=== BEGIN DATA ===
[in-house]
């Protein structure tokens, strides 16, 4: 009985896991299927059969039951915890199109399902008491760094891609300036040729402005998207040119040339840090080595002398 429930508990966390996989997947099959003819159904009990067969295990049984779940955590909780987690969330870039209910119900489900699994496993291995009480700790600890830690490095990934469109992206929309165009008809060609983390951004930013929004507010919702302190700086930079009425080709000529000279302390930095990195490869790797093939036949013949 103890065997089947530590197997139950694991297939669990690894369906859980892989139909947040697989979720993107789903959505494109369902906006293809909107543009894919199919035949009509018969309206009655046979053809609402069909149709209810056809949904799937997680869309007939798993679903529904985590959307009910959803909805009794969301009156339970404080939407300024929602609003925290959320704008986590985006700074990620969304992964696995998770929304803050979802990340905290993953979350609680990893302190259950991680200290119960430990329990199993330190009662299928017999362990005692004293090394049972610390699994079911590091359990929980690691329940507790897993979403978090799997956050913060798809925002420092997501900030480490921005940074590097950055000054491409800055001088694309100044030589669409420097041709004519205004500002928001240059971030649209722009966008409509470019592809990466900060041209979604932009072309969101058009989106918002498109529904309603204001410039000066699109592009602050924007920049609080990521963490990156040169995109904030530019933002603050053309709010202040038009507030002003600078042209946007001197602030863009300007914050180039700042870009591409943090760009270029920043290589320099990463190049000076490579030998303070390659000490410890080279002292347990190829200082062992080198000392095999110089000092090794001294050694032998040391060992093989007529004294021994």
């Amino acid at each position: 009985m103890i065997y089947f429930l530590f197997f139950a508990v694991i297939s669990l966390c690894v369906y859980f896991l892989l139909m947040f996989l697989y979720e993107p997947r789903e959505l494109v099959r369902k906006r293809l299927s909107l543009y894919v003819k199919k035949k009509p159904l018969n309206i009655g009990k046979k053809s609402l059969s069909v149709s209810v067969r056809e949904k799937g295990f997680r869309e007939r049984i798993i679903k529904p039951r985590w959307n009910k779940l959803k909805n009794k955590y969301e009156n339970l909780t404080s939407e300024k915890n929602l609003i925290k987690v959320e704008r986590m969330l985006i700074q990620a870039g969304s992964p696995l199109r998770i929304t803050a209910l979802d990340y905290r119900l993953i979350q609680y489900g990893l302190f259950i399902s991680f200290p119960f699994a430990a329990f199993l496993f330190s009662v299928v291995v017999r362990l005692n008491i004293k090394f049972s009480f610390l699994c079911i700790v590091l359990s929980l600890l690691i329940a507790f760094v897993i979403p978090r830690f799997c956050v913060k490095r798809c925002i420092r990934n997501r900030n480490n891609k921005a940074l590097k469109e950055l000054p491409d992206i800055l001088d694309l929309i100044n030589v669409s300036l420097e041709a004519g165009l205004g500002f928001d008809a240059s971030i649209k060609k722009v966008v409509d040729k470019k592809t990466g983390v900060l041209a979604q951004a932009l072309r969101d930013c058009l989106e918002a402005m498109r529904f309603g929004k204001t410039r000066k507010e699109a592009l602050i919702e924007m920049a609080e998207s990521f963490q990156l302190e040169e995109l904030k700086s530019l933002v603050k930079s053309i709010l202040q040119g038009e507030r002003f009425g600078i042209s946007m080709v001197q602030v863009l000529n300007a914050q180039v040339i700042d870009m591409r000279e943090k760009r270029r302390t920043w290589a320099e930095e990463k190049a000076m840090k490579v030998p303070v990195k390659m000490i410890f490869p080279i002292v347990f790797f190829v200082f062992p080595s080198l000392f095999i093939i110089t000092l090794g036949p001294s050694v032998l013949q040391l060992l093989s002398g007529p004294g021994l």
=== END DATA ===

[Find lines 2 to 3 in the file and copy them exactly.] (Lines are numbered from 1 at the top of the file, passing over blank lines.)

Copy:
């Protein structure tokens, strides 16, 4: 009985896991299927059969039951915890199109399902008491760094891609300036040729402005998207040119040339840090080595002398 429930508990966390996989997947099959003819159904009990067969295990049984779940955590909780987690969330870039209910119900489900699994496993291995009480700790600890830690490095990934469109992206929309165009008809060609983390951004930013929004507010919702302190700086930079009425080709000529000279302390930095990195490869790797093939036949013949 103890065997089947530590197997139950694991297939669990690894369906859980892989139909947040697989979720993107789903959505494109369902906006293809909107543009894919199919035949009509018969309206009655046979053809609402069909149709209810056809949904799937997680869309007939798993679903529904985590959307009910959803909805009794969301009156339970404080939407300024929602609003925290959320704008986590985006700074990620969304992964696995998770929304803050979802990340905290993953979350609680990893302190259950991680200290119960430990329990199993330190009662299928017999362990005692004293090394049972610390699994079911590091359990929980690691329940507790897993979403978090799997956050913060798809925002420092997501900030480490921005940074590097950055000054491409800055001088694309100044030589669409420097041709004519205004500002928001240059971030649209722009966008409509470019592809990466900060041209979604932009072309969101058009989106918002498109529904309603204001410039000066699109592009602050924007920049609080990521963490990156040169995109904030530019933002603050053309709010202040038009507030002003600078042209946007001197602030863009300007914050180039700042870009591409943090760009270029920043290589320099990463190049000076490579030998303070390659000490410890080279002292347990190829200082062992080198000392095999110089000092090794001294050694032998040391060992093989007529004294021994």
């Amino acid at each position: 009985m103890i065997y089947f429930l530590f197997f139950a508990v694991i297939s669990l966390c690894v369906y859980f896991l892989l139909m947040f996989l697989y979720e993107p997947r789903e959505l494109v099959r369902k906006r293809l299927s909107l543009y894919v003819k199919k035949k009509p159904l018969n309206i009655g009990k046979k053809s609402l059969s069909v149709s209810v067969r056809e949904k799937g295990f997680r869309e007939r049984i798993i679903k529904p039951r985590w959307n009910k779940l959803k909805n009794k955590y969301e009156n339970l909780t404080s939407e300024k915890n929602l609003i925290k987690v959320e704008r986590m969330l985006i700074q990620a870039g969304s992964p696995l199109r998770i929304t803050a209910l979802d990340y905290r119900l993953i979350q609680y489900g990893l302190f259950i399902s991680f200290p119960f699994a430990a329990f199993l496993f330190s009662v299928v291995v017999r362990l005692n008491i004293k090394f049972s009480f610390l699994c079911i700790v590091l359990s929980l600890l690691i329940a507790f760094v897993i979403p978090r830690f799997c956050v913060k490095r798809c925002i420092r990934n997501r900030n480490n891609k921005a940074l590097k469109e950055l000054p491409d992206i800055l001088d694309l929309i100044n030589v669409s300036l420097e041709a004519g165009l205004g500002f928001d008809a240059s971030i649209k060609k722009v966008v409509d040729k470019k592809t990466g983390v900060l041209a979604q951004a932009l072309r969101d930013c058009l989106e918002a402005m498109r529904f309603g929004k204001t410039r000066k507010e699109a592009l602050i919702e924007m920049a609080e998207s990521f963490q990156l302190e040169e995109l904030k700086s530019l933002v603050k930079s053309i709010l202040q040119g038009e507030r002003f009425g600078i042209s946007m080709v001197q602030v863009l000529n300007a914050q180039v040339i700042d870009m591409r000279e943090k760009r270029r302390t920043w290589a320099e930095e990463k190049a000076m840090k490579v030998p303070v990195k390659m000490i410890f490869p080279i002292v347990f790797f190829v200082f062992p080595s080198l000392f095999i093939i110089t000092l090794g036949p001294s050694v032998l013949q040391l060992l093989s002398g007529p004294g021994l």